Oil company Allenco and its leaders face criminal charges over deteriorating wells
Allenco Energy, which has operated a South Los Angeles drill site that spurred an outcry over nosebleeds and headaches suffered by neighbors, is facing criminal charges for allegedly flouting a state order and failing to properly abandon wells.
The “charges show that we won’t allow Allenco to continue allegedly defying the law and disregarding its neighbors when it comes to environmental safety and health protections,” Los Angeles City Atty. Mike Feuer said in an announcement Tuesday. “This is a matter of environmental justice.”
The misdemeanor charges filed this week also target Allenco Chief Executive Clifford E. Peter Allen and company Vice President Timothy Parker. An Allenco representative reached Tuesday declined to comment.
Earlier this year, California regulators ordered Allenco to plug wells and decommission the drill site, which would permanently close the inactive facility. State Oil and Gas Supervisor Uduak-Joe Ntuk, formerly L.A.'s petroleum administrator, said the company had failed to fix leaking wells and effectively “deserted” the site.
The criminal complaint against Allenco and its leaders specifically cites their alleged failure to comply with a state order issued last year that required the firm to plan and carry out “well killing” to address leaks from deteriorating wells. Allenco appealed the order, but Feuer said it was ultimately affirmed and “to date, Allenco has not complied.”
Ntuk said Tuesday that “the facility continues to be a potential risk to public health, safety, and the environment.”
The oil company and its leaders are also accused of violating a municipal code that requires idle wells to be either reactivated or properly abandoned, failing to take those steps for 21 wells.
In total, Allenco faces more than two dozen new criminal counts for allegedly violating state and local laws. The City Attorney’s Office said that the charges could be punishable with years in jail if the executives are convicted.
Hundreds of unplugged oil wells puncture the urban landscape of Los Angeles. But the city has been reluctant to use its full powers to ensure cleanup and protect the public.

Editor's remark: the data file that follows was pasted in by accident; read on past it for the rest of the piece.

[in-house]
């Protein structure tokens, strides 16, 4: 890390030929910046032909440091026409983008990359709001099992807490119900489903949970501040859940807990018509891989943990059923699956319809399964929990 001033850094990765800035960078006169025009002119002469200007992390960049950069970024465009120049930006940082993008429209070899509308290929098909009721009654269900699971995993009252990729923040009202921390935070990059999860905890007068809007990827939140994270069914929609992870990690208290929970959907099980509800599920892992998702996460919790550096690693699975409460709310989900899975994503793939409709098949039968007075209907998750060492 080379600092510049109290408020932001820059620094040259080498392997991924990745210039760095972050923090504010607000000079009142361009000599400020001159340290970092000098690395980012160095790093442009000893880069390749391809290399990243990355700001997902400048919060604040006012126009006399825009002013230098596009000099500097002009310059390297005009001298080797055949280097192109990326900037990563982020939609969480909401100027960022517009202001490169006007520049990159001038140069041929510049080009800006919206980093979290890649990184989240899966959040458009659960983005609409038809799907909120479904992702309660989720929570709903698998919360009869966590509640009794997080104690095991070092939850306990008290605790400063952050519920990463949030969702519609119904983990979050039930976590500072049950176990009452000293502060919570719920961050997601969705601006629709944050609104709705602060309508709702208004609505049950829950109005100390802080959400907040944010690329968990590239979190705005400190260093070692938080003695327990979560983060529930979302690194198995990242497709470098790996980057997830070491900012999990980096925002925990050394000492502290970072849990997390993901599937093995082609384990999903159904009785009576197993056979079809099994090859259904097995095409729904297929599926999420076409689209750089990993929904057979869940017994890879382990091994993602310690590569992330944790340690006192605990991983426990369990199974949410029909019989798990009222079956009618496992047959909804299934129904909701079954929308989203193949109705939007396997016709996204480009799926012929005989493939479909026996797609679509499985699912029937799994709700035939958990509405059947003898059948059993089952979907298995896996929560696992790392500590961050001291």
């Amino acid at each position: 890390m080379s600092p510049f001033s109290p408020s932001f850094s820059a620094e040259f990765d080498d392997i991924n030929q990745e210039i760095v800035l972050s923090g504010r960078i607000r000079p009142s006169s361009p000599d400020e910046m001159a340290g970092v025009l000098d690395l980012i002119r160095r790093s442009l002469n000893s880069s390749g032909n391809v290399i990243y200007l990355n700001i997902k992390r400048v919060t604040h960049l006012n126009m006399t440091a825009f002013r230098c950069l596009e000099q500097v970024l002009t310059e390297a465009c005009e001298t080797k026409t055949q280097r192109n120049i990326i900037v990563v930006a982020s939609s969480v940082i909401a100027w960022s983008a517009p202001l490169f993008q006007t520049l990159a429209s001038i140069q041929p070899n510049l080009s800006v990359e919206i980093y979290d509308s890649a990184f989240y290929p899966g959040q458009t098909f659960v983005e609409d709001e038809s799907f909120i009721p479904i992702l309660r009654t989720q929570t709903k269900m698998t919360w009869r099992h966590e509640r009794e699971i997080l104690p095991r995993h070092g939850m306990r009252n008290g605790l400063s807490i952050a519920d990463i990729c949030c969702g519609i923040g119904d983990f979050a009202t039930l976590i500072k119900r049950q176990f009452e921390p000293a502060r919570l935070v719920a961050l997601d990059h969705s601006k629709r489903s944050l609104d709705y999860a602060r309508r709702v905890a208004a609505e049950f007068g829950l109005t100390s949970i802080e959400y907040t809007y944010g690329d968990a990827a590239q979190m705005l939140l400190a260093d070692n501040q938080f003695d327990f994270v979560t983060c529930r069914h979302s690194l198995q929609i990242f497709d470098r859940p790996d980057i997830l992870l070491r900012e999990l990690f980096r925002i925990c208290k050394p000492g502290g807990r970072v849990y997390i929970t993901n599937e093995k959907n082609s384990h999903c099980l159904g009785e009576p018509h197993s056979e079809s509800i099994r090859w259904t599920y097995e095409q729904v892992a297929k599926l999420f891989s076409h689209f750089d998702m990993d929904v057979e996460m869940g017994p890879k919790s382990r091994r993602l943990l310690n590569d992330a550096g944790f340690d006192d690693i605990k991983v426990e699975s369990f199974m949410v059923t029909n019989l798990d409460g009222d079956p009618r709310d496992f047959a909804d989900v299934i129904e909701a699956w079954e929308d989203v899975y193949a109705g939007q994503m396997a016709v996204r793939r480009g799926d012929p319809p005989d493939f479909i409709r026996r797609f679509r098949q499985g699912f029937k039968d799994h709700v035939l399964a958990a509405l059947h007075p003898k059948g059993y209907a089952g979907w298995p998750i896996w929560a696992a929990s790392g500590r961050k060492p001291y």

Allenco had agreed to suspend its operationssuspend operations at the site nearly seven years ago, after federal and local investigations had already been launched and an environmental team touring the site had been sickened by toxic fumes.
Feuer then sued and obtained a court ordercourt order imposing new requirements if Allenco wanted to restart operations. In February, Parker told state regulators that Allenco was liquidating and planned to sell its portion of the South Los Angeles site, complaining that the state had made it too difficult to reopen it.
“We have spent tremendous amounts of capital trying to be compliant and prove that we are good stewards of compliance!” Parker wrote.
Parker also said that Allenco was engaged in discussions with the Archdiocese of Los Angeles, which owns the property, and a possible developer to “remove us from having any further business responsibilities at this site.”
However, the Archdiocese said Tuesday that Allenco was still in possession of the site to maintain the facility safely until it is decommissioned, and although alternative uses are being evaluated, “there are no immediate plans to transfer the site.”
Community activists have pushed to shutter the Allenco site permanently, arguing that petroleum facilities should not be operated close to homes and schools in the University Park neighborhood near USC. The Stand L.A. coalition, which opposes neighborhood drilling, has advocated an end to drilling within a 2,500-foot “buffer” of homes and schools.
Nancy Halpern Ibrahim, executive director of Esperanza Community Housing, called the charges “a welcome and long overdue victory,” lamenting that residents had continued to see leaks even after the site was inactive.
Nalleli Cobo, who endured nosebleeds as a child living near the Allenco site, said she was grateful to the city attorney for “making sure people are held accountable for not doing the right thing.”
“As a person that has gone through this, knowing that we still have to fight for the basic right to breathe clean air is really upsetting,” said Cobo, 19, an environmental activist with Stand L.A.
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